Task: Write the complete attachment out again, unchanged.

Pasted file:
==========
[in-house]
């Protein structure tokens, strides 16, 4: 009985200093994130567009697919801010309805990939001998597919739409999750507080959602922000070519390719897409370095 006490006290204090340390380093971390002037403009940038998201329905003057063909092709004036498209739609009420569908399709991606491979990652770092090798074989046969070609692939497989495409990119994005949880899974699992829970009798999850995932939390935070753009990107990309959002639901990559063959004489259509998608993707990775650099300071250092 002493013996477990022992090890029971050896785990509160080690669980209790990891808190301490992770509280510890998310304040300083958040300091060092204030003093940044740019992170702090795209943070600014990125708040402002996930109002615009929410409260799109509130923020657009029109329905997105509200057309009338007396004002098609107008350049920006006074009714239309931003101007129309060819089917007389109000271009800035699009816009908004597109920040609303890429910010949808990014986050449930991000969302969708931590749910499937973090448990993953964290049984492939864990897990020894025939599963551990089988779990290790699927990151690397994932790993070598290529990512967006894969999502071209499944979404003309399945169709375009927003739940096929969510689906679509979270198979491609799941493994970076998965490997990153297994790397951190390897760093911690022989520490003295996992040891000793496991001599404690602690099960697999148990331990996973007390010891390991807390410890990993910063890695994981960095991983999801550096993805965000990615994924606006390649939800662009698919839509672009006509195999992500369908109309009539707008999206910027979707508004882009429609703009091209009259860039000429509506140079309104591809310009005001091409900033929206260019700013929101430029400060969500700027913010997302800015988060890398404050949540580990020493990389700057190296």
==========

[in-house]
């Protein structure tokens, strides 16, 4: 009985200093994130567009697919801010309805990939001998597919739409999750507080959602922000070519390719897409370095 006490006290204090340390380093971390002037403009940038998201329905003057063909092709004036498209739609009420569908399709991606491979990652770092090798074989046969070609692939497989495409990119994005949880899974699992829970009798999850995932939390935070753009990107990309959002639901990559063959004489259509998608993707990775650099300071250092 002493013996477990022992090890029971050896785990509160080690669980209790990891808190301490992770509280510890998310304040300083958040300091060092204030003093940044740019992170702090795209943070600014990125708040402002996930109002615009929410409260799109509130923020657009029109329905997105509200057309009338007396004002098609107008350049920006006074009714239309931003101007129309060819089917007389109000271009800035699009816009908004597109920040609303890429910010949808990014986050449930991000969302969708931590749910499937973090448990993953964290049984492939864990897990020894025939599963551990089988779990290790699927990151690397994932790993070598290529990512967006894969999502071209499944979404003309399945169709375009927003739940096929969510689906679509979270198979491609799941493994970076998965490997990153297994790397951190390897760093911690022989520490003295996992040891000793496991001599404690602690099960697999148990331990996973007390010891390991807390410890990993910063890695994981960095991983999801550096993805965000990615994924606006390649939800662009698919839509672009006509195999992500369908109309009539707008999206910027979707508004882009429609703009091209009259860039000429509506140079309104591809310009005001091409900033929206260019700013929101430029400060969500700027913010997302800015988060890398404050949540580990020493990389700057190296």